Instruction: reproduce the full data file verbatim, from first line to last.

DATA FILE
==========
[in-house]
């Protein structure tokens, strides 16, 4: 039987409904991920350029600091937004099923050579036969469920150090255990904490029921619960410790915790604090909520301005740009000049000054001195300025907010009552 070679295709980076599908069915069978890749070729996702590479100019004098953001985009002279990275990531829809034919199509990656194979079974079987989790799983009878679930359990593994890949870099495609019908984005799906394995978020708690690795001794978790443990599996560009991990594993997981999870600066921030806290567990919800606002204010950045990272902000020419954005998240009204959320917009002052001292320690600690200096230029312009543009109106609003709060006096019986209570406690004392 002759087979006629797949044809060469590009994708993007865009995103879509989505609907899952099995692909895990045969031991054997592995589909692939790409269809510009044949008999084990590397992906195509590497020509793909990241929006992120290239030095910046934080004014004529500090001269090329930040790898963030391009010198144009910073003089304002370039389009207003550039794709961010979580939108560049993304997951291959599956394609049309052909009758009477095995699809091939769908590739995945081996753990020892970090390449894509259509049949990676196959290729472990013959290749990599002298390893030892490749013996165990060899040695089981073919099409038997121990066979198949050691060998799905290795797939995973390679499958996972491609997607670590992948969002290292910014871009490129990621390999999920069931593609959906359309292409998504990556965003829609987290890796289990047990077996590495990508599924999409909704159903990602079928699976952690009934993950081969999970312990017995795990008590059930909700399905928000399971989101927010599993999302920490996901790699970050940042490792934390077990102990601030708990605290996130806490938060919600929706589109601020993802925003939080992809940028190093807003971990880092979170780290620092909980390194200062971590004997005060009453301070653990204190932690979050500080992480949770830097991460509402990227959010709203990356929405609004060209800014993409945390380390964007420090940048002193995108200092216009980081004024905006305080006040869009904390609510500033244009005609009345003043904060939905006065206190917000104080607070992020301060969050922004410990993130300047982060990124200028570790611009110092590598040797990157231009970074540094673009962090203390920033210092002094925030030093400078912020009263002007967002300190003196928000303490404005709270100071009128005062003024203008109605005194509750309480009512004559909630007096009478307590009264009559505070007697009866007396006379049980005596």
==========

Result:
[in-house]
């Protein structure tokens, strides 16, 4: 039987409904991920350029600091937004099923050579036969469920150090255990904490029921619960410790915790604090909520301005740009000049000054001195300025907010009552 070679295709980076599908069915069978890749070729996702590479100019004098953001985009002279990275990531829809034919199509990656194979079974079987989790799983009878679930359990593994890949870099495609019908984005799906394995978020708690690795001794978790443990599996560009991990594993997981999870600066921030806290567990919800606002204010950045990272902000020419954005998240009204959320917009002052001292320690600690200096230029312009543009109106609003709060006096019986209570406690004392 002759087979006629797949044809060469590009994708993007865009995103879509989505609907899952099995692909895990045969031991054997592995589909692939790409269809510009044949008999084990590397992906195509590497020509793909990241929006992120290239030095910046934080004014004529500090001269090329930040790898963030391009010198144009910073003089304002370039389009207003550039794709961010979580939108560049993304997951291959599956394609049309052909009758009477095995699809091939769908590739995945081996753990020892970090390449894509259509049949990676196959290729472990013959290749990599002298390893030892490749013996165990060899040695089981073919099409038997121990066979198949050691060998799905290795797939995973390679499958996972491609997607670590992948969002290292910014871009490129990621390999999920069931593609959906359309292409998504990556965003829609987290890796289990047990077996590495990508599924999409909704159903990602079928699976952690009934993950081969999970312990017995795990008590059930909700399905928000399971989101927010599993999302920490996901790699970050940042490792934390077990102990601030708990605290996130806490938060919600929706589109601020993802925003939080992809940028190093807003971990880092979170780290620092909980390194200062971590004997005060009453301070653990204190932690979050500080992480949770830097991460509402990227959010709203990356929405609004060209800014993409945390380390964007420090940048002193995108200092216009980081004024905006305080006040869009904390609510500033244009005609009345003043904060939905006065206190917000104080607070992020301060969050922004410990993130300047982060990124200028570790611009110092590598040797990157231009970074540094673009962090203390920033210092002094925030030093400078912020009263002007967002300190003196928000303490404005709270100071009128005062003024203008109605005194509750309480009512004559909630007096009478307590009264009559505070007697009866007396006379049980005596």